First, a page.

David M. Mahan, PhD: David is the Assistant Provost and Executive Director of Institutional Effectiveness at Manhattan College.

Register to receive reminders and information or view the forum live on YouTube.


Assessment in Action (AiA) – An update from Nastasha E. Johnson at Purdue University Libraries

 Assessment in Action, General, Library Impact on Students  Comments Off on Assessment in Action (AiA) – An update from Nastasha E. Johnson at Purdue University Libraries
Oct 122015
Natasha Johnson, librarian at the Math library. New faculty Purdue Libraries postcard (Mark Simons / Purdue University)

Natasha Johnson, librarian at the Math library. New faculty Purdue Libraries postcard (Mark Simons / Purdue University)

We asked participants in ACRL’s Assessment in Action (AiA) to share a few thoughts on their experience. Here is what Nastasha E. Johnson, Physical and Mathematical Sciences Information Specialist at the
Purdue University Libraries had to say about her project: “Embedded information literacy within an introduction to design process course: successive citation analyses and student reflections as an assessment of learning“:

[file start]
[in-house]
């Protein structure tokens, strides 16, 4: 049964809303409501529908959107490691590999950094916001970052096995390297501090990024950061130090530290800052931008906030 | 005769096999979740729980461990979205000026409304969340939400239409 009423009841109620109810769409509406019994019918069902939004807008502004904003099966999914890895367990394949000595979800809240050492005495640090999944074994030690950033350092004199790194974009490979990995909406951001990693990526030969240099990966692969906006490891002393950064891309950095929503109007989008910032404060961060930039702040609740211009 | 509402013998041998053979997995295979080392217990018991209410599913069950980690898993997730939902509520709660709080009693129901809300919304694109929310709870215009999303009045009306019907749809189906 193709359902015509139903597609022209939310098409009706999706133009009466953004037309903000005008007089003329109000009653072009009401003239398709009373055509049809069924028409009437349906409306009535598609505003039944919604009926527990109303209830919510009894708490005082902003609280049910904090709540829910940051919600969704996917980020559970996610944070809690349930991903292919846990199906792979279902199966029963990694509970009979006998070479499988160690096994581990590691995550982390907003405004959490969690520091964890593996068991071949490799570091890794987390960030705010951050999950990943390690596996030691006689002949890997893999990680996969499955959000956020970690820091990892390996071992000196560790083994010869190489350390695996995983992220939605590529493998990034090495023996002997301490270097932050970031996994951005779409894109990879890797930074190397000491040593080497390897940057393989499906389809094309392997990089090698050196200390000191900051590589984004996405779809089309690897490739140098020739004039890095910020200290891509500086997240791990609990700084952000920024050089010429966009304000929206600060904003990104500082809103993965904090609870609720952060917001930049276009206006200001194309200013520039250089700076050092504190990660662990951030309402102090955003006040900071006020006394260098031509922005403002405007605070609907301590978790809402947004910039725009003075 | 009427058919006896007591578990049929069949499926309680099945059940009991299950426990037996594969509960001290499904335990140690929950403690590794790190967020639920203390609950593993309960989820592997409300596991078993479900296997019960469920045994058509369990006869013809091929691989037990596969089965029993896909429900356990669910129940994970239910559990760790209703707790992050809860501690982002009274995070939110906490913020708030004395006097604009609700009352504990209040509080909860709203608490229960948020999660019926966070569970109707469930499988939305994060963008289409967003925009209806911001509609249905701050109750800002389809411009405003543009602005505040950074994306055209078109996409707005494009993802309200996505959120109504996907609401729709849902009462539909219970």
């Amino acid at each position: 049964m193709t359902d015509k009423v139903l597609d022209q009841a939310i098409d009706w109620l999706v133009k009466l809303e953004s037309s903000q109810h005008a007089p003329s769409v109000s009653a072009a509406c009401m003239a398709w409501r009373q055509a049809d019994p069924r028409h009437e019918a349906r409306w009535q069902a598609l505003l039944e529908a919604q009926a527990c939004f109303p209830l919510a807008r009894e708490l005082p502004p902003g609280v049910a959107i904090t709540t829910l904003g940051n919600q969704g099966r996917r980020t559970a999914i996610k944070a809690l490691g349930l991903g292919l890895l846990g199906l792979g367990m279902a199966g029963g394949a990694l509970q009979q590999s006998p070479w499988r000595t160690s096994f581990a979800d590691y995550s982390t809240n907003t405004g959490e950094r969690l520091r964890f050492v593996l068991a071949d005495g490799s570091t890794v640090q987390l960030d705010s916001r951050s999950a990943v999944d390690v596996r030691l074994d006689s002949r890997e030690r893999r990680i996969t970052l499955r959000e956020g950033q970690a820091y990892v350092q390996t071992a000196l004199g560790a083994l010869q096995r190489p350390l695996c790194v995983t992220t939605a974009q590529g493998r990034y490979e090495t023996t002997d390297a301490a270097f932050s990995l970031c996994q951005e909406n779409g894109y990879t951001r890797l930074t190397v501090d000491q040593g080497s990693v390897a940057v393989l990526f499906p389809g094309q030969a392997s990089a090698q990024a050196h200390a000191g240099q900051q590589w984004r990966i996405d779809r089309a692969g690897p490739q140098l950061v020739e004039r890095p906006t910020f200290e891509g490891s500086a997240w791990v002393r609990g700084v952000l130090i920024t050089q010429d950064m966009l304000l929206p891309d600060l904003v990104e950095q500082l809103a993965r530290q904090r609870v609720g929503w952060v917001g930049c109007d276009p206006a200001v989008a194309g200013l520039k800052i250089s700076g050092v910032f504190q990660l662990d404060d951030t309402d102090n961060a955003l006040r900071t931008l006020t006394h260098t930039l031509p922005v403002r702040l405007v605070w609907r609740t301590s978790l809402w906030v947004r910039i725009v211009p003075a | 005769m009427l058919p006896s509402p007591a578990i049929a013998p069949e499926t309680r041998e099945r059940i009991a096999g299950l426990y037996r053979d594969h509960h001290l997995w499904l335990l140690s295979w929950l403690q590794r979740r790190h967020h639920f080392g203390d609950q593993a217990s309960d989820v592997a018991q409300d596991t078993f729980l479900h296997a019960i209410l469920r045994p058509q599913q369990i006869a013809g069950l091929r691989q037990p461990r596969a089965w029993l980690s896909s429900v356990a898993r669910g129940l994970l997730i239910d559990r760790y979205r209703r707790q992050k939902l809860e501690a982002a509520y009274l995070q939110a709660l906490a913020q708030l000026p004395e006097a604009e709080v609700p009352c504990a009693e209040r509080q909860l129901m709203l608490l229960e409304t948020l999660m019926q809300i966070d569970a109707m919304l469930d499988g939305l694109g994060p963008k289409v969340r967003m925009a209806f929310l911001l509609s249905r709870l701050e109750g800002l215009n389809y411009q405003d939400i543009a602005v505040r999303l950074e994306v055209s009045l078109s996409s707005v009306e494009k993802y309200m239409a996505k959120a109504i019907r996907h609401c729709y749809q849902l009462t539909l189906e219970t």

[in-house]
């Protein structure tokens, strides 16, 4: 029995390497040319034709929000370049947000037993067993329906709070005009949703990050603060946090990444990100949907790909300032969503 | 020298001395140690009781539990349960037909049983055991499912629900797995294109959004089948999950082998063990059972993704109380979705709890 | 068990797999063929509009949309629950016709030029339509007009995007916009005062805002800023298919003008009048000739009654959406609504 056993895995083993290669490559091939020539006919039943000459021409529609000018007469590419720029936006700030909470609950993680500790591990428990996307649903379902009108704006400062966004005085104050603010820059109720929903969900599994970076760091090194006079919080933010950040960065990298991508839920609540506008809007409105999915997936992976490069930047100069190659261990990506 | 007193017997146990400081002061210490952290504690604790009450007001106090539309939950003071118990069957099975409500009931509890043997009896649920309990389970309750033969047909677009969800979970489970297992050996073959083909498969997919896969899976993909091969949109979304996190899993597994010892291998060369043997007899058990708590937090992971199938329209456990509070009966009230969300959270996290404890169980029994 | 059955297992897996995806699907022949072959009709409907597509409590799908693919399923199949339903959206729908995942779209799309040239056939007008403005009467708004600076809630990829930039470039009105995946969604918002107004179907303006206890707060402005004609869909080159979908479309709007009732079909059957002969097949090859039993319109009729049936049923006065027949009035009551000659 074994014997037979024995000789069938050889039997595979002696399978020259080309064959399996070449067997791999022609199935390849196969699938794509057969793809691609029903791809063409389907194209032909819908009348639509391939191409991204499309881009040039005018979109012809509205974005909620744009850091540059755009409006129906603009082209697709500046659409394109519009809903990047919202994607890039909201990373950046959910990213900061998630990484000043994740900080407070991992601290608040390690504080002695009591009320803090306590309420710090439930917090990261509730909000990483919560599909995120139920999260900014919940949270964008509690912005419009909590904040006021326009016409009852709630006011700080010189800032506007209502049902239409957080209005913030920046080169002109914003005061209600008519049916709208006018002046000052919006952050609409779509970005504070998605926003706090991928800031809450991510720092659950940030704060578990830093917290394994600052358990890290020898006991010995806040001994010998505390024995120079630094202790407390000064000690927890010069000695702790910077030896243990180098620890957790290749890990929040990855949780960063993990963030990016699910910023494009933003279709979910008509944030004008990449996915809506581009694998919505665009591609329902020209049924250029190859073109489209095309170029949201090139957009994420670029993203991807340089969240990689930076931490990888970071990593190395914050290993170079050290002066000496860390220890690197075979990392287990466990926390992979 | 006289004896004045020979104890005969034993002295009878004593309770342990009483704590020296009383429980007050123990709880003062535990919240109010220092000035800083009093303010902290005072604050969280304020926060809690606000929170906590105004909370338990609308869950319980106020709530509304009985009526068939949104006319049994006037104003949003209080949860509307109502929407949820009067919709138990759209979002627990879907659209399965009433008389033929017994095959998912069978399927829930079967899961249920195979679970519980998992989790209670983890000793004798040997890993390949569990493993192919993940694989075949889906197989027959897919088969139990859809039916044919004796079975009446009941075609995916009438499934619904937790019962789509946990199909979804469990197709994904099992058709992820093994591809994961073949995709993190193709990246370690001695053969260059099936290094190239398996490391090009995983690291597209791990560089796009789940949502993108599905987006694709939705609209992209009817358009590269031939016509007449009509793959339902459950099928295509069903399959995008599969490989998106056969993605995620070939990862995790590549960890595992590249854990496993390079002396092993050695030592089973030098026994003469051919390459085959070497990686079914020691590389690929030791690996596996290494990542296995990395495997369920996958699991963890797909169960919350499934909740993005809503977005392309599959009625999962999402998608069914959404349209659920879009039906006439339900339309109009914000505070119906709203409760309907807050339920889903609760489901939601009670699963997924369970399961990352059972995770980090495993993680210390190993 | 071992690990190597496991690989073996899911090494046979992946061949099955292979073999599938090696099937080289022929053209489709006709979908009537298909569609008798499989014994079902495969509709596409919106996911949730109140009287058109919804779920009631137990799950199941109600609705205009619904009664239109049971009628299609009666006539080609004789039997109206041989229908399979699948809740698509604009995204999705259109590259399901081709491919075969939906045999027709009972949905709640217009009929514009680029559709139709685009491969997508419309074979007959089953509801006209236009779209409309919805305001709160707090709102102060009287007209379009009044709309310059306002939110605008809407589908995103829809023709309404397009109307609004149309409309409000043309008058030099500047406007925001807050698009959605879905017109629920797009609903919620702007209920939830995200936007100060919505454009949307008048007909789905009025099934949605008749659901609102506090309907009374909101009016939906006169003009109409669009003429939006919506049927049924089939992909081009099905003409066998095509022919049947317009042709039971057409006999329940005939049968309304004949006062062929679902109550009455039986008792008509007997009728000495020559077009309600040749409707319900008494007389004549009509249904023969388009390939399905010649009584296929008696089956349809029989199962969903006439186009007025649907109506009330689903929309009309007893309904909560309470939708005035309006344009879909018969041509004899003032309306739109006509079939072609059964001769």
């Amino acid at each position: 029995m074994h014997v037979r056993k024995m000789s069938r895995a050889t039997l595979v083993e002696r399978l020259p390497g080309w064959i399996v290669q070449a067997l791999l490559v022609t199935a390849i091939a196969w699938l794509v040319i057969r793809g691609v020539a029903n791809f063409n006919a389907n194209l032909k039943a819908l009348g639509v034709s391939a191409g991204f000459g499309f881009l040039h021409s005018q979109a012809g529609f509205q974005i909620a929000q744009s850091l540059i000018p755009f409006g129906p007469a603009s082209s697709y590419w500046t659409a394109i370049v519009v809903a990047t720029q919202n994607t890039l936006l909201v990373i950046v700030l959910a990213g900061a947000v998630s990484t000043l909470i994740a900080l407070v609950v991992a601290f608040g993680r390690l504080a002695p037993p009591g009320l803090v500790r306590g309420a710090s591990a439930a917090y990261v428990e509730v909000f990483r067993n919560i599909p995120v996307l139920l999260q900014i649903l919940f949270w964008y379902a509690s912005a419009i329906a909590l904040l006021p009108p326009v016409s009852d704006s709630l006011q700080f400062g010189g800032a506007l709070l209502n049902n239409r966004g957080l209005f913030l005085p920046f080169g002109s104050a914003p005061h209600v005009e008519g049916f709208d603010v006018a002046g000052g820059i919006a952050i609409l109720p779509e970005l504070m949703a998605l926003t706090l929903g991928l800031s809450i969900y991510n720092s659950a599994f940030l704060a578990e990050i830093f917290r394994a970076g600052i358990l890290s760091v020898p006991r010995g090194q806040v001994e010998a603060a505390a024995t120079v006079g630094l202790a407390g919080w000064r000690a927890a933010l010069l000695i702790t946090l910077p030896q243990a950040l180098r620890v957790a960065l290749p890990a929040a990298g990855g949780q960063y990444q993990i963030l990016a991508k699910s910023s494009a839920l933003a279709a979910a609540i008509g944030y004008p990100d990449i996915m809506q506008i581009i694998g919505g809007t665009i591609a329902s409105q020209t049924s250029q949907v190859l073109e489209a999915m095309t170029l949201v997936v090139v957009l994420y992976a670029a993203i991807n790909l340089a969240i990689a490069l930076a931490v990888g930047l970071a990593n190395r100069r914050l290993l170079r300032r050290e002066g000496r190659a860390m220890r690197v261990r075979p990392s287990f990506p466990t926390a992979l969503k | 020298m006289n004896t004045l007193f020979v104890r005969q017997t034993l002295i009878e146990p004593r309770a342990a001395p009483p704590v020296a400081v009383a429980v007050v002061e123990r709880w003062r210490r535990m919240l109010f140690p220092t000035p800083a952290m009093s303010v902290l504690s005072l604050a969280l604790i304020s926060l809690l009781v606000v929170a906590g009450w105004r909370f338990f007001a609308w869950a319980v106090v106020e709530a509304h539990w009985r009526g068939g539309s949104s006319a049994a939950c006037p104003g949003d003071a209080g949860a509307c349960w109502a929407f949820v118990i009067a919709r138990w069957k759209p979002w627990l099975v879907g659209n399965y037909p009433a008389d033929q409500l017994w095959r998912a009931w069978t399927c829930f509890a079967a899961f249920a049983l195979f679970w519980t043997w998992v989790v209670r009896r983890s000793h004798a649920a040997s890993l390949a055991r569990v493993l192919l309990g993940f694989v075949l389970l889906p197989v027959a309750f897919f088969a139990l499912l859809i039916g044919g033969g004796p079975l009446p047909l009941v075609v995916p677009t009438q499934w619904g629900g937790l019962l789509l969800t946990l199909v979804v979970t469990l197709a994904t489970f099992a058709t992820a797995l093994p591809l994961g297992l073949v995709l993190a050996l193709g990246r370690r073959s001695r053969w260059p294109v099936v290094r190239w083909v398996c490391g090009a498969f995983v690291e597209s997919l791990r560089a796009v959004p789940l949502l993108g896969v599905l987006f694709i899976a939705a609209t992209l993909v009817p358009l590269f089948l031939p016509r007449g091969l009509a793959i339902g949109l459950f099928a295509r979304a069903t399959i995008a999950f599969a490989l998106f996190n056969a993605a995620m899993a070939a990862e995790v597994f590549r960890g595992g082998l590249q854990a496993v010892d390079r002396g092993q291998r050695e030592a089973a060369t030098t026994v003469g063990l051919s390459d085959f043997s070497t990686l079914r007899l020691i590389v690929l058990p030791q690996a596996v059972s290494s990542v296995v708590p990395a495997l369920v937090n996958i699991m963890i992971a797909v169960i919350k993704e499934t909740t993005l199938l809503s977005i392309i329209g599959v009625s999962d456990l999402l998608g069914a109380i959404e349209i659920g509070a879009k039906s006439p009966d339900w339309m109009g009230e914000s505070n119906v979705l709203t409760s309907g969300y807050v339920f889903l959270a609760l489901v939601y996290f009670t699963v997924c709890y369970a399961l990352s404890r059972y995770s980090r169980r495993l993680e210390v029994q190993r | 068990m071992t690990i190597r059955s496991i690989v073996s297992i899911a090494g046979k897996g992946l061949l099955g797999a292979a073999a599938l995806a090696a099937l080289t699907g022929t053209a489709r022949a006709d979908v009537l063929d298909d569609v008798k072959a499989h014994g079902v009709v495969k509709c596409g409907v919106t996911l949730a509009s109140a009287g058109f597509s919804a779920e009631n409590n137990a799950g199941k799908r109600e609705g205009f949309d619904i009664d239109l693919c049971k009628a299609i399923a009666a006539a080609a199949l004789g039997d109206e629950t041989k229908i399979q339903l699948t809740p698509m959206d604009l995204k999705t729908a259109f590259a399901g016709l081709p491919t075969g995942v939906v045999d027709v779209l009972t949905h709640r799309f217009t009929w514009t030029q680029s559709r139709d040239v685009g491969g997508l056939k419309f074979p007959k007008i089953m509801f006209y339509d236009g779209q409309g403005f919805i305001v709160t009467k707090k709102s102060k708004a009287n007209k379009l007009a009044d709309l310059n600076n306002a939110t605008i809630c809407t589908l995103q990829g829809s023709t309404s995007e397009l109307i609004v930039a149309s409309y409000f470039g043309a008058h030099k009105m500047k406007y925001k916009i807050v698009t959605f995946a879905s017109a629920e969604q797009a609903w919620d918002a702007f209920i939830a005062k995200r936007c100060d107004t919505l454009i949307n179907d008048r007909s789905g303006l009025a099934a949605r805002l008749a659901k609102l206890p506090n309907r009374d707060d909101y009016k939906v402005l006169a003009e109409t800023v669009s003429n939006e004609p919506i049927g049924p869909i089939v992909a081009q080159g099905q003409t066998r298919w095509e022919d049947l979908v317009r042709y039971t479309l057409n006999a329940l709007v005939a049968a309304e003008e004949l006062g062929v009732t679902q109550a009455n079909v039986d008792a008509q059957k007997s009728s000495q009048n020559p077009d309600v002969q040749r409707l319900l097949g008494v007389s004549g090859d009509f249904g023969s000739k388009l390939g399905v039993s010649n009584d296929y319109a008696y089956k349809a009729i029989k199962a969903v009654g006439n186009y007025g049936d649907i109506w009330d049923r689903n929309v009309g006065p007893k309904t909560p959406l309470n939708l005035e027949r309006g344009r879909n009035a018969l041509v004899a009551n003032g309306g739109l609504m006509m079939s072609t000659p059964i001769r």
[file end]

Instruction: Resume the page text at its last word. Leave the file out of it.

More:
Abstract: In this study, 160 students’ bibliographic work is analyzed over 3 assignments, and coupled with students’ successive perceptions of their IL skills over the course. Triangulation between themes in students’ IL skill perception, demonstrated citation analysis, and graded performance will be discussed. This project, supported by the Assessment In Action national initiative, was designed to inform the campus community and the larger library community about the impact of embedded library instruction on student performance and students’ IL skills perceived and actual.

1. What was your greatest challenge during the course of your Assessment in Action project? The greatest challenge during this process was managing a large amount of data, while working toward meaning both quantitatively and qualitatively. However, by pursuing both quantitative and qualitative meaning, I believe this project’s findings were strengthened. Our quantitative data obviously looked at students’ academic work performance. By seeking qualitative data, however, we specifically asked students to reflect and evaluate their skills throughout the project, which allowed instructors and librarians to reflect on their own instruction and performance.